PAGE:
Joyce’s Story: Cochlear implants let Joyce to hear her husband’s voice again

JoyceAfter Joyce Saunders’ hearing was partially restored, the small, often ignored, sounds of life seemed like minor miracles.

“I was pulling weeds in the flower bed. Do you realize the sound they make being ripped out of the ground, the dirt letting go?” Joyce says. “I noticed the noise of plastic wrapping coming off a box. And I could hear myself laugh again. I never really paid attention to my laugh.”

Joyce began to lose her hearing at midlife from a degenerative condition that ran in her family. She had been 95 percent deaf for nearly 25 years before receiving a cochlear implant this summer. Often called “the bionic ear,” the device can miraculously restore a sense of sound to the profoundly deaf.

Within five days of her surgery at West Chester Hospital, Joyce’s implant was turned on and she began to process speech again for the first time in decades. “It is unbelievable. It is very clean and clear,” she says one month after the implant was placed.

“We have been inserting cochlear implants for 25 years now in Cincinnati which is not widely known,” states Ravi N. Samy, MD, an ear nose and throat specialist at West Chester Hospital who implanted Joyce’s device. He serves as director of the cochlear implant program at the University of Cincinnati College of Medicine.

The cochlear implant consists of a small external device that sits discreetly behind the ear and contains a microphone and the software “brains” of the unit. An implanted electrode sends the speech impulses directly to the brain’s auditory nerve. It is very different from a hearing aid, which is simply an amplification system. The cochlear implant, in a sense, wires the brain for sound, bypassing the damaged portions of the ear directly and stimulating the auditory nerve.

“Patients describe it as an electronic or robotic sound at first,” says Lisa Houston, AuD, audiologist and cochlear implant coordinator for UC Health. “Eventually, as the brain adapts to the sounds, it turns into clearer speech and environmental sounds.”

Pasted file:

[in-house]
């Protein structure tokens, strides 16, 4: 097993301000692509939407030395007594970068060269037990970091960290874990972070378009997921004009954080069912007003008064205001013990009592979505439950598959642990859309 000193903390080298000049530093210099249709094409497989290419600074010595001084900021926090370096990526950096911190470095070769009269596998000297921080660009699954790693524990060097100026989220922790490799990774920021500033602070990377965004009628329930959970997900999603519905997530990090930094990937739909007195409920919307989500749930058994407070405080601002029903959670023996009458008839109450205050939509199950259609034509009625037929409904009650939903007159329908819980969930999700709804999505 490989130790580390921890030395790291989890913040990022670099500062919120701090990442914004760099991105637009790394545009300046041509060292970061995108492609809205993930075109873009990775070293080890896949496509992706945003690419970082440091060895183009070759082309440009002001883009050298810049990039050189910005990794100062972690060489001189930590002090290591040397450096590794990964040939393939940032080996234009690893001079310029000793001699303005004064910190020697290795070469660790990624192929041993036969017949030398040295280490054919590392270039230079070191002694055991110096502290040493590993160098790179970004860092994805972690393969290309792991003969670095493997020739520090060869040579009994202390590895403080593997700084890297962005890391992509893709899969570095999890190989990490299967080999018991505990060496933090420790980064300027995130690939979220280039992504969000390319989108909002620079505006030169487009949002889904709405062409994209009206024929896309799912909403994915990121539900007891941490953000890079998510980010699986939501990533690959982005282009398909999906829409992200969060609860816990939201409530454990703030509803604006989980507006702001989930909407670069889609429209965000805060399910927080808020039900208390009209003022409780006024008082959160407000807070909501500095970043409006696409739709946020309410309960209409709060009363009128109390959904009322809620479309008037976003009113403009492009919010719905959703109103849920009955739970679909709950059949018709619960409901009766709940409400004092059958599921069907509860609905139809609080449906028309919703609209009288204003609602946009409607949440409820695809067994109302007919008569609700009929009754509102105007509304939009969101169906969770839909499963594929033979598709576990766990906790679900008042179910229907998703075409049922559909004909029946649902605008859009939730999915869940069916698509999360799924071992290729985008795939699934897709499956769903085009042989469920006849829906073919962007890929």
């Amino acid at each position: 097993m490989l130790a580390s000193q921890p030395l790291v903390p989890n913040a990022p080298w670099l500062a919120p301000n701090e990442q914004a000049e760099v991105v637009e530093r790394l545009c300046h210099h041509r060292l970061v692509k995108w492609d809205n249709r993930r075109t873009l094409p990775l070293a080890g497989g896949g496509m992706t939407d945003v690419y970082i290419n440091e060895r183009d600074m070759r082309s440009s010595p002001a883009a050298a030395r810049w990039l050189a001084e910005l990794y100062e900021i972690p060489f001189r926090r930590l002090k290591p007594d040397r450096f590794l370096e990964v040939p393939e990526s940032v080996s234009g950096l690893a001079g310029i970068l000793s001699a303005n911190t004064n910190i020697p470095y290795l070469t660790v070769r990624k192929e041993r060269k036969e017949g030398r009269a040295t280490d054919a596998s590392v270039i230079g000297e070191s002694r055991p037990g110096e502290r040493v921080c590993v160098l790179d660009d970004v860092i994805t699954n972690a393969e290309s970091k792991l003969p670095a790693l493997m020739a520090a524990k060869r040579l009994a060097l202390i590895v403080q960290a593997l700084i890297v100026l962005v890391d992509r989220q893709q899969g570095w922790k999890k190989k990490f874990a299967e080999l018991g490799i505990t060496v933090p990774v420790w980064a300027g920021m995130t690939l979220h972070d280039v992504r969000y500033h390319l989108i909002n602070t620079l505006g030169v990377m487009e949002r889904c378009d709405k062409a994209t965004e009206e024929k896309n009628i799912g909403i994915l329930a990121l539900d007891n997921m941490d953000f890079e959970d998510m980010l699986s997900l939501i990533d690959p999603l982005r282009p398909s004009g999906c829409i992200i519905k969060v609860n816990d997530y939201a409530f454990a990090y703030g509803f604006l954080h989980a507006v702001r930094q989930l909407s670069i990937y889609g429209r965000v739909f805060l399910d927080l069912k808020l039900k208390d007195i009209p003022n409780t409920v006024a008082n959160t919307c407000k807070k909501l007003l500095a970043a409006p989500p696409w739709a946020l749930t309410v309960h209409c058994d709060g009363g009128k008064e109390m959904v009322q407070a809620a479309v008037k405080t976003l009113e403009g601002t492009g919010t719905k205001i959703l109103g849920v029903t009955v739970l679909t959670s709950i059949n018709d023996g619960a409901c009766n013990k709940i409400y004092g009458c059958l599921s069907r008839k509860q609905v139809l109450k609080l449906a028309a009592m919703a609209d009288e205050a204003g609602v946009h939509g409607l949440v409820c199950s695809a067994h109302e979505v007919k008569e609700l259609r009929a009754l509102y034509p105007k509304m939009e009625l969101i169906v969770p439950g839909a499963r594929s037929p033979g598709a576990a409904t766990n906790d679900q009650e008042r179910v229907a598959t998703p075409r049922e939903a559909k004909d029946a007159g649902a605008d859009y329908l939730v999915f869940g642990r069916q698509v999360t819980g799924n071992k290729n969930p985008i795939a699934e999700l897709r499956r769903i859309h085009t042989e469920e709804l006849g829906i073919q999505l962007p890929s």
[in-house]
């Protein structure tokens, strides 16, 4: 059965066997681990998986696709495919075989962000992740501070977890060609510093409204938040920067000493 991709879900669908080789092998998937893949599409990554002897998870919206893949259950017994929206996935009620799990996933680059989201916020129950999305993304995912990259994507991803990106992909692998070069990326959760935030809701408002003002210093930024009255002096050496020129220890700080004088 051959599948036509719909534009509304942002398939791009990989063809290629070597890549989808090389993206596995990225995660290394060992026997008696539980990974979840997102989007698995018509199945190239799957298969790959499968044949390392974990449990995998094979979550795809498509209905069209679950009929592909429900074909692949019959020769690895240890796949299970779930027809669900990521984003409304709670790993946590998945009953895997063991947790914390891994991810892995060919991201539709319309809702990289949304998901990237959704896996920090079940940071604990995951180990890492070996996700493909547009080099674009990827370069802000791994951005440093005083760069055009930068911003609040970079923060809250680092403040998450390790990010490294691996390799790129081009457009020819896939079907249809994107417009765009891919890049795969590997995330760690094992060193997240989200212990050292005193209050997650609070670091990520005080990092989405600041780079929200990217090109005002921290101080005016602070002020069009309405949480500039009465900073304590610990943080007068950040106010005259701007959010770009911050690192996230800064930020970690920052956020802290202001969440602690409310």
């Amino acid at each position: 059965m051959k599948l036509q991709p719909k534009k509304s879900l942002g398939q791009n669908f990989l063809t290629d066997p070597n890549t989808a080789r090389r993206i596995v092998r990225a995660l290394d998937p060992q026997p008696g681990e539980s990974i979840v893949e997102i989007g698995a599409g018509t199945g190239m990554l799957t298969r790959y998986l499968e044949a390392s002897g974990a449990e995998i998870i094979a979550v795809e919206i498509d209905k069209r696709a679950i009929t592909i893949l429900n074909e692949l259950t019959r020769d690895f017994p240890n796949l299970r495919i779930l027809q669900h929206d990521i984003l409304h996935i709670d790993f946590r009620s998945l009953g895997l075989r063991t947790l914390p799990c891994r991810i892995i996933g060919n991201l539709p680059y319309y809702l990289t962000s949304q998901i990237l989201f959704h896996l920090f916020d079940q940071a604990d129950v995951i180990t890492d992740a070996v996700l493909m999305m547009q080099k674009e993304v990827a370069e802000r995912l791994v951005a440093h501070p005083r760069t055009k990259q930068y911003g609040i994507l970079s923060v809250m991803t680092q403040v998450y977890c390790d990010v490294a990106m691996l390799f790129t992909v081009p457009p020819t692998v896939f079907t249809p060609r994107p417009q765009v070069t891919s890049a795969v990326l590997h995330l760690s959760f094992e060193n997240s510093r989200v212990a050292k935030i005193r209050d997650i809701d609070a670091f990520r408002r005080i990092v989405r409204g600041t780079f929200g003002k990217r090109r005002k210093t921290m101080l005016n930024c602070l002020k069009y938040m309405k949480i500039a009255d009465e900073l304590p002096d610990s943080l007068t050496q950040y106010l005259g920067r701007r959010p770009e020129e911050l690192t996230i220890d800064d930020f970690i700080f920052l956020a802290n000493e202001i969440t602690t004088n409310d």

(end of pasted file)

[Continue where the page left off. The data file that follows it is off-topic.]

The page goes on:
Some retraining of the brain’s auditory functions is expected, says Dr. Samy. “If you have a hip replacement, you work with a physical therapist. It is the same with our cochlear patients – things will sound a little strange at first; however, the brain adapts to it.”

Indeed, the results can be miraculous for people like Joyce who have been deaf for decades, or when the device is turned on for young children who hear their parents’ voices for the first time.

“When you turn the implant on and see the person’s reaction, it is pretty amazing,” Dr. Samy says. “Tears come to our eyes.”

“I am lucky enough to see the restoration of quality of life,” Dr. Houston says. “I see people interact with family and loved ones again and return to a job without fear or reservations. Having hearing restored can profoundly change people and they appreciate what they have been missing.”

Dr. Samy has implanted the device in a wide array of patients, ranging from those who have become deaf due to a traumatic injury, to hearing loss resulting from chemotherapy or other medicines. He has placed implants in a one-year-old child and a 92-year-old woman.

Joyce, who has the implant in one ear, hopes to have one placed in her other ear later this year. In the meantime, she is truly rediscovering the meaningful things she has missed for nearly 25 years.

“I can hear myself chew crispy foods,” she says with a laugh. “I missed music and going to see plays the most. And being able to talk with my husband after the lights were turned off.”

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